Franck Ribéry Award: Best Attacker
The award for best attacker goes to... AC Milan’s Rafael Leão!
The Portuguese prodigy won the award for the Serie A’s Player of the Year in October, and for good reason as his performances during the second half of the 21/22 saw him go from challenging for the position of starter at left wing at AC Milan to becoming indispensable and one of the best players in the league. Leão’s surge is probably what won Milan the 2021/22 Serie A, and he only continued that form as one of the best players in all of Europe during the third quarter of the year. He did have a dip in form during the last two or three months, which is probably what prevented him from taking the Italian Cyler d’Or.
The Cyler d’Or: Italy’s Player of the Year
Finally, the 2022 Italian Cyler d’Or goes to... Lazio’s Sergej Milinković-Savić!
You’ve heard me sing Milinković-Savić’s praises the last few months with his multiple appearances in Europe’s Finest, and that has been him performing at the level you should accustom yourself to from the Serbian international.
Milinković-Savić has been Lazio’s ace in the hole for a while now. With Luis Alberto and (formerly Lucas Leiva, now) Danilo Cataldi at his side, the Lazio midfield trio ranks amongst the very best in Europe. Luis Alberto was previously the furthest forward, but as of late he has adopted a hybrid role somewhere between a regista and a mezzala, with Milinković-Savić taking the reins of the space between the lines. Milinković-Savić is a dogged presser and tireless in his tracking back, never letting players behind him get much time or space on the ball. Offensively, all of Lazio’s play funnels through him, but he is more of a focusing barrel than a bottleneck, as he somehow always manages to use himself as the pivot without restricting the movements of his teammates. In particular, I love the way he opens up space for Mattia Zaccagni on the left wing with his roaming into the left half-space, a combination that often sees Zaccagni run in behind the opposition right back or sometimes even make a diagonal dart across the face of the defense. And his combinations with Felipe Anderson on the right and Ciro Immobile through the middle are no less effective this season.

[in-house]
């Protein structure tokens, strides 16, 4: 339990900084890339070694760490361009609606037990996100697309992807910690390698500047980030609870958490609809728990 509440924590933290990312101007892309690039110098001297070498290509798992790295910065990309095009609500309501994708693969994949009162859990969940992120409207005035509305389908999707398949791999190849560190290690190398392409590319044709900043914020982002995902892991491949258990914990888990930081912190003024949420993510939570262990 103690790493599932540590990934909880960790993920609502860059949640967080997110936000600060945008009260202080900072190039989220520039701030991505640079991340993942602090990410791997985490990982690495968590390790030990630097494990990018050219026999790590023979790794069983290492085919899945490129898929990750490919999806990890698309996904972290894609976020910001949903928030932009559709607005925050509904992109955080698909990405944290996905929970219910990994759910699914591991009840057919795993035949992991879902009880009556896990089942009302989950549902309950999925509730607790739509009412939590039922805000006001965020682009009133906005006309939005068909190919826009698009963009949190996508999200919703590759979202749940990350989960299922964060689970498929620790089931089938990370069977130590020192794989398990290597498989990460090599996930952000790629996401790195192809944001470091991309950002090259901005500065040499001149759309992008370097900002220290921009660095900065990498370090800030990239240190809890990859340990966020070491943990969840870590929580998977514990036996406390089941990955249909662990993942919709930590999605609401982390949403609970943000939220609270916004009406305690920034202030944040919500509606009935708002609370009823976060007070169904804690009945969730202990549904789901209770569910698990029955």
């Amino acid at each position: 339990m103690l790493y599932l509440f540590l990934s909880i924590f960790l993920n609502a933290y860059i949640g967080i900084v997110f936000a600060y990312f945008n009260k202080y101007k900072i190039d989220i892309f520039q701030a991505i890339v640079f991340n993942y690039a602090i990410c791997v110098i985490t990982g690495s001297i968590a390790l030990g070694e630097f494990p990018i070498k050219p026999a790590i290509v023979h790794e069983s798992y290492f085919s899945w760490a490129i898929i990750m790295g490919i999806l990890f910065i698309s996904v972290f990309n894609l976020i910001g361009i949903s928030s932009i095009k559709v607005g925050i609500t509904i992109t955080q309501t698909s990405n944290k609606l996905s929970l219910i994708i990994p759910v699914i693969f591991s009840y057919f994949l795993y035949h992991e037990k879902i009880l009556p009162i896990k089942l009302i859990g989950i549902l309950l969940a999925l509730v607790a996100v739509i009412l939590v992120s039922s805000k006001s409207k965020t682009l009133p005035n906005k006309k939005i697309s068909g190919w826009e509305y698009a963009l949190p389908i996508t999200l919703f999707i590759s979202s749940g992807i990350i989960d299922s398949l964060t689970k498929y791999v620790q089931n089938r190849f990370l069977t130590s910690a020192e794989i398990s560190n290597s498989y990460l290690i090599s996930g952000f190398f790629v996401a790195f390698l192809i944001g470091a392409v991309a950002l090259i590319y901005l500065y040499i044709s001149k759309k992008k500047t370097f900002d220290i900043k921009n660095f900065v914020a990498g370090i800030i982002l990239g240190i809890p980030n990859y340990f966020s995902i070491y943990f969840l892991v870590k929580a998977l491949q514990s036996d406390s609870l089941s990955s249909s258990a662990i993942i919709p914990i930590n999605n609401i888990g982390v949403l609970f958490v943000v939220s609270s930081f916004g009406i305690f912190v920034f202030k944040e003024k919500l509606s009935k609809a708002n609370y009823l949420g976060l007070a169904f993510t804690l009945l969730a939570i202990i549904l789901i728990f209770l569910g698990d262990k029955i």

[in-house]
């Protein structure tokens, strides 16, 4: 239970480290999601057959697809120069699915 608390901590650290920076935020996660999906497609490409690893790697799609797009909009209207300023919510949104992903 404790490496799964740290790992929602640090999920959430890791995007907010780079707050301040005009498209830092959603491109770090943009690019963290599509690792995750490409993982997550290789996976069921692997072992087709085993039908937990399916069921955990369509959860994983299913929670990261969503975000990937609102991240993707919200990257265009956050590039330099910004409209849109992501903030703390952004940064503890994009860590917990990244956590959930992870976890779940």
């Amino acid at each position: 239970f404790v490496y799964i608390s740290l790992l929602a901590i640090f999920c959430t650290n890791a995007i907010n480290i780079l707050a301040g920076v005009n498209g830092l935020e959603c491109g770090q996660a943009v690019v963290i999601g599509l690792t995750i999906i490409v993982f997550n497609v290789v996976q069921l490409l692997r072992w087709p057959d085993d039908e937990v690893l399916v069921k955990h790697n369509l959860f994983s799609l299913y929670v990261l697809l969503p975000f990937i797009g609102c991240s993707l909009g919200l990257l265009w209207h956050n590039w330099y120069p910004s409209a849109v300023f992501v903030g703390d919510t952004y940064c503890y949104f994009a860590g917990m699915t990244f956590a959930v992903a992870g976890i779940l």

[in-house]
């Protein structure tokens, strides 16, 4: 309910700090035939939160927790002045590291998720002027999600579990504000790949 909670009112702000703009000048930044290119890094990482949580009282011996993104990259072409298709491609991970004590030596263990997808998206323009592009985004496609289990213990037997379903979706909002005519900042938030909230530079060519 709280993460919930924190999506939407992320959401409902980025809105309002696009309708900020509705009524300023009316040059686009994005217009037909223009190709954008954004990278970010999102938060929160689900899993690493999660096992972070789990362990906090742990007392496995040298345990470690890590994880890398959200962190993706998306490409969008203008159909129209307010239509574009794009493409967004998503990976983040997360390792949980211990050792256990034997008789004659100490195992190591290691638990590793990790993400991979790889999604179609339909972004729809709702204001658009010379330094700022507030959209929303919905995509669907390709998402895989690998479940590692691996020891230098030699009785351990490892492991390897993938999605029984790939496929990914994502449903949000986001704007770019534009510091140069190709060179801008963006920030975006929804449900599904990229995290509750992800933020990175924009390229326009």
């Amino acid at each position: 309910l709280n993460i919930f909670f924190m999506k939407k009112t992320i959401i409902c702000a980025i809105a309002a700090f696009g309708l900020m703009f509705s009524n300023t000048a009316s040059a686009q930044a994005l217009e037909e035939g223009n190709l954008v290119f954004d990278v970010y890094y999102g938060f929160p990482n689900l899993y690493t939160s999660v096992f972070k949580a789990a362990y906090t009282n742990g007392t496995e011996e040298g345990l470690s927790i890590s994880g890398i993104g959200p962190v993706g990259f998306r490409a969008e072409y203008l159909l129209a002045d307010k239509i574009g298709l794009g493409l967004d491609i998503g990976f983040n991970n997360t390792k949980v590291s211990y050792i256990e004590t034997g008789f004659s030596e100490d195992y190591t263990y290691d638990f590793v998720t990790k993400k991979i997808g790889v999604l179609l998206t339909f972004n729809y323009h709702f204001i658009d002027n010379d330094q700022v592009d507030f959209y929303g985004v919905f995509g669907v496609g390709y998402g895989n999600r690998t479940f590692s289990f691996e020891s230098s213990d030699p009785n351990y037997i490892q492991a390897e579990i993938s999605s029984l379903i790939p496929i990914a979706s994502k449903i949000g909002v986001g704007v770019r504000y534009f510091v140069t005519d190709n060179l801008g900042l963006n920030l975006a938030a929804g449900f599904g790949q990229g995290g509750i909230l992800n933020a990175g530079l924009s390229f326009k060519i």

He ended the 2021/22 season with a ridiculous 11 goals and 11 assists in the league from an advanced position, but this season has been even better. He currently sits on three goals and seven assists in the league, which is indicative of the shift in his playstyle from season to season. He is one goal contribution short of matching the rate he had last season, but that is a meager sacrifice for what Lazio have received in return: Milinković-Savić has upped his game defensively, often dropping to collect the ball directly from the centre backs, pushing his midfield partners further forward and acting as a fulcrum for them too, effectively forming a hexagon with him and Immobile as the two extreme ends. It is a gorgeous shape to watch play, made up fabulous players from end to end. Lazio are lucky to have him and I hope he stays in Rome; I don’t think he would be allowed such freedoms in a bigger team. What a player he is.
What do you think of my picks? Is there any midfielder (other than Joshua Kimmich of course) more complete than Sergej Milinković-Savić in the world? Do I actually secretly like Lazio more than Napoli? Let us know your thoughts in the discussion below.